Paredes willing to support a leader like Duterte back then

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Jim Paredes, a vocal critic of President Rodrigo Duterte, is recorded to have said back in 2006, 20 years after the EDSA People Power movement, that he wanted a “strong leader” who “bends rules a little bit” and a kind of government that can “knock down some people” after his dismay at the Cory Aquino government that he described as “masyadong nagpapogi, masyadong nagpa-pressure, masyadong, ah…it was too accommodating.”
Photo credits: Pinoythoughts

Philippine Center for Investigative Journalism published an article containing a podcast of Paredes’ statements and reflections on post-EDSA 20 years later where he saw that the government that replaced the Marcos dictatorship failed in delivering the democracy it promised to the people.

“Now when I look back, I think we should have knocked off a few people…”

“I think we as a people needed a whip that went with it, and Cory was not it… I think she was too self-conscious about not being a Marcos or being “Marcosian”, she didn’t want to appear like she was a dictator so she was too soft, I think. But I think we should have knocked off a few people…”

“Dati ang hinahabol natin was democracy at all costs, because we felt that democracy was going to deliver. Now the democracy that we have experienced did not deliver. I don’t think the people care very much what the form is. You could put a strong leader there, who bends rules a little bit. I think you could take that as long as the outcome is good,” Paredes said, which now stands contrary to his sentiments towards President Duterte despite the latter embodying the strong leader who bended rules a little bit and produced concrete positive outcomes.

The Duterte administration is plagued with allegations of extrajudicial and vigilante killings attributed to its aggressive anti-drug war campaign which is pivotal to protests of anti-Dutertes. Although himself anti-Duterte, Paredes said back then that “there is injustice if you don’t do justice anyway. There is injustice in not catching crooks. So, err on the side of zealousness. I would have gone that way, anyway,” and when he was asked if that means lining up the crooks against a wall and shooting them, he replies, “Oh, that would be nice, too. You know what? I wouldn’t cry over it if it happened.”

His dismay at the Aquino government stemmed from the fact that it squandered the leadership that the Filipinos gave to them after EDSA. The reforms and changes that the people wanted actualized were held at bay and corruption, debts, and various coup attempts emerged. 

“I don’t think they were as bold as the people wanted them to be…masyadong nagpapogi, masyadong nagpa-pressure,” Paredes said “they should have run to the people. But [they didn’t because] what happens is that when you sit in government, the people don’t count anymore. It’s the other forces that count — the armed forces, the politicians, the moneyed, business. The people don’t count. They should have run to the people and the people would have protected them.”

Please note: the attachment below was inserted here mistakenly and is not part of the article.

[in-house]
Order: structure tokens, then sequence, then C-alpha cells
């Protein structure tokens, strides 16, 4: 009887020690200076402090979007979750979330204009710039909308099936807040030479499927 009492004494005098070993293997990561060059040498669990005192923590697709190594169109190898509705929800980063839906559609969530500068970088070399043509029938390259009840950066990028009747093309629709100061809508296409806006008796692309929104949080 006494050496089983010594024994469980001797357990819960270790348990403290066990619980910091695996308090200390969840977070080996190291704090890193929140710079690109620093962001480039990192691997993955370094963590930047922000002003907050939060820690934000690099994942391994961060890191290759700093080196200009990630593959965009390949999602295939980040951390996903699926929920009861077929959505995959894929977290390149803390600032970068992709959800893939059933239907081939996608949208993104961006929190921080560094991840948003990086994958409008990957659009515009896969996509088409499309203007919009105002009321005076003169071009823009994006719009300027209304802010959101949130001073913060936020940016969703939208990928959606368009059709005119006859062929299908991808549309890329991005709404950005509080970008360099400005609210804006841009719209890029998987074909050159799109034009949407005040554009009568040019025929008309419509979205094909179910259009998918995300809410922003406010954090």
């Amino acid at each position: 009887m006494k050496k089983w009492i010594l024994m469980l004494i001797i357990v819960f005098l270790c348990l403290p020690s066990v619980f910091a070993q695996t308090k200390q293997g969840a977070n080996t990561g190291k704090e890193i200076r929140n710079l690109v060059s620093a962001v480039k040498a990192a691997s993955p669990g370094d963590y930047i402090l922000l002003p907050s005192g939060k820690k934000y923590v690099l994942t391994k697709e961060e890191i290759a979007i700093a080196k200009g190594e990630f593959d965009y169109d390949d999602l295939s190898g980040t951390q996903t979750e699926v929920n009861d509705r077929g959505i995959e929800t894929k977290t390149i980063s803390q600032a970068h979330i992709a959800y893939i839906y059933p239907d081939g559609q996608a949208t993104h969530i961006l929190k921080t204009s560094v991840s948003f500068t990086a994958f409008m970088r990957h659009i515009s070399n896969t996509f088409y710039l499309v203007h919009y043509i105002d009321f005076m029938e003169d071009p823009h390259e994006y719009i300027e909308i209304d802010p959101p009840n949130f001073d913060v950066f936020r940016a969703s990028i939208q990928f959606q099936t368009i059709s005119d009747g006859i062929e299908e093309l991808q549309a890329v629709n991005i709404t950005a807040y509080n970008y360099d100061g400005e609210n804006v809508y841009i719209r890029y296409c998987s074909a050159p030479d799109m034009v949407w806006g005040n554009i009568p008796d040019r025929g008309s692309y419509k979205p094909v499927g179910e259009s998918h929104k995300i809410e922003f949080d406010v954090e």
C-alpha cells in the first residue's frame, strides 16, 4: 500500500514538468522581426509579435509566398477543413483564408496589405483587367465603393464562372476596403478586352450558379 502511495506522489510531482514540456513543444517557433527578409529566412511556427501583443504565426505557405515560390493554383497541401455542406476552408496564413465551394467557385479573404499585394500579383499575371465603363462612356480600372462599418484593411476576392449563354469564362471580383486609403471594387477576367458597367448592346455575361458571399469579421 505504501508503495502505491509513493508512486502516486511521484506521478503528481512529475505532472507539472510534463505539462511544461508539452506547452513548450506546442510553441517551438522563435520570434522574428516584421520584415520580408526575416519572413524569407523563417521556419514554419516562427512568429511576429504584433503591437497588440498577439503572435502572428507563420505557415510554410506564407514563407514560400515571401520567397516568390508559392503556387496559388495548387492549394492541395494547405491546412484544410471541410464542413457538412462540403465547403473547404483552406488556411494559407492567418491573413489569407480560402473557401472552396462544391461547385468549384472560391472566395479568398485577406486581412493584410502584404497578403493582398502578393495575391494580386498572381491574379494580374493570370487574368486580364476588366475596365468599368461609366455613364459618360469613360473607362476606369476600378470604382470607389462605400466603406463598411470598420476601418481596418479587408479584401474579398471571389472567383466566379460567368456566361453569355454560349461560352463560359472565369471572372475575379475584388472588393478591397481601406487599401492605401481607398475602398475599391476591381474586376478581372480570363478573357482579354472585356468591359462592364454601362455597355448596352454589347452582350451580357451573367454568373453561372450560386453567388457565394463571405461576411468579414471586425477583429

It is clear that Paredes wanted a revolution for the Philippines back in his 2006 interview. When asked about his opinion on the possible repercussions that a strong government would have on the people’s freedoms, Paredes boldly commented that “there is no such thing as absolute artistic freedom, any freedom. Freedom is relative. I would be willing to be more responsible about it…but I will not give it up. If it is the government’s duty to curb (artistic freedom), then let them curb it but I will not give it up.”

Paredes felt in the era of a post-Marcos regime that the only way for liberal democracy to work is “with a strong leader” reasoning that “kung malakas-lakas yung leader mo, who can sort of – I mean, to pardon the expression – can sort of kick ass, no, matatakot ka to tangle with a strong President eh, kahit Senate President ka pa.”

He even said that if a strong leader who embodies those qualities would emerge, he “would be willing to give that leader a chance”, however all his conclusive statements about a revolution in 2006 wavers in the face of issues bombarding him now.

He lambasted Pro-Duterte supporters and decries the President for the so-called authoritarian rule despite being ready to support this style of government more than a decade ago.

As Correctphilippines.org said about Paredes’ change of heart, something went wrong with him along the way and somehow the Yellows got him. 


Source: PCIJ.org, Correctphilippines.org

Paredes willing to support a leader like Duterte back then Paredes willing to support a leader like Duterte back then Reviewed by Newsinfo Learn on February 28, 2017 Rating: 5

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